MEHTA'S PHILHARMONIC PROGRAM BEgan with the notes (but not much else) of Beethoven's Second Leonore Overture, went on to embrace the rich radiance of Anna Larsson's singing of some expendable Brahms (the Alto Rhapsody) and wound up with the heaven-storming whoopee of Sergei Prokofiev's Alexander Nevsky cantata, again with Larsson's lovely delivery of the work's one solo movement. Nevsky, I realize more all the time, is a one-of-a-kind piece. Many movie scores over the years have been reshaped into concert pieces, among them William Walton's music for Sir Laurence Olivier's Henry V, clearly influenced by Prokofiev. But the genius of Sergei Eisenstein and Prokofiev produced in this one work a confluence like nothing else in film and very little else in music. Even if you don't know the film, the remarkable pictorialism embedded in the music becomes a multidimensional experience. Buy the video (laser disc, preferably) with the score newly reconstructed, and you'll derive even more from this remarkable interweaving, which transcends the poster propaganda of the film itself and creates an artistic entity unique unto itself.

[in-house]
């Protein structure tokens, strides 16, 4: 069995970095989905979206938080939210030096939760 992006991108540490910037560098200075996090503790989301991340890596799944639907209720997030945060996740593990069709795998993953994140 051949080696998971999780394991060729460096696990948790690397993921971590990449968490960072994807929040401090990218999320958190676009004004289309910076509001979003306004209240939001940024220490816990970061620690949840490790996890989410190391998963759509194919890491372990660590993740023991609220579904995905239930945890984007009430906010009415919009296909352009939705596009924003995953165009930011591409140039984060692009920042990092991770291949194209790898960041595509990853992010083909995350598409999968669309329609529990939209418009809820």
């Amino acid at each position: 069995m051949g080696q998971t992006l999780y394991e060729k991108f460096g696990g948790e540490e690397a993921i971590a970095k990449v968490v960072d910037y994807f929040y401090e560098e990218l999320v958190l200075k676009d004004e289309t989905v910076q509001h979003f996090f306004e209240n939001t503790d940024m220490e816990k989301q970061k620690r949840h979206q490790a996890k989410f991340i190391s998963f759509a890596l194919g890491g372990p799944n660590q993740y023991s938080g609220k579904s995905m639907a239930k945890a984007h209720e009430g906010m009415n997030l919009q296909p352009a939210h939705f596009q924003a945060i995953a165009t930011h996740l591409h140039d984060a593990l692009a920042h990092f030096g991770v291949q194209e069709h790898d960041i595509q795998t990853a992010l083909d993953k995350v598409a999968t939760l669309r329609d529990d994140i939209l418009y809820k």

I don't get to the movies nearly enough, but two recent films out of Hollywood caught my attention on musical grounds, a rare experience. One is American Beauty, with Thomas Newman's score uncommonly participatory in the twisted emotional fabric of the film. The other is The Insider, whose score moves in and out of cognizance in a remarkable way, involving an array of pop tunes from here and there, but also music that I've recently raved about, with the saxophonist Jan Garbarek in some of his brain-rattling improv and participating with singers in music by, among others, Arvo Pärt. Somebody out there has been working with cleaned-out ears, and it shows.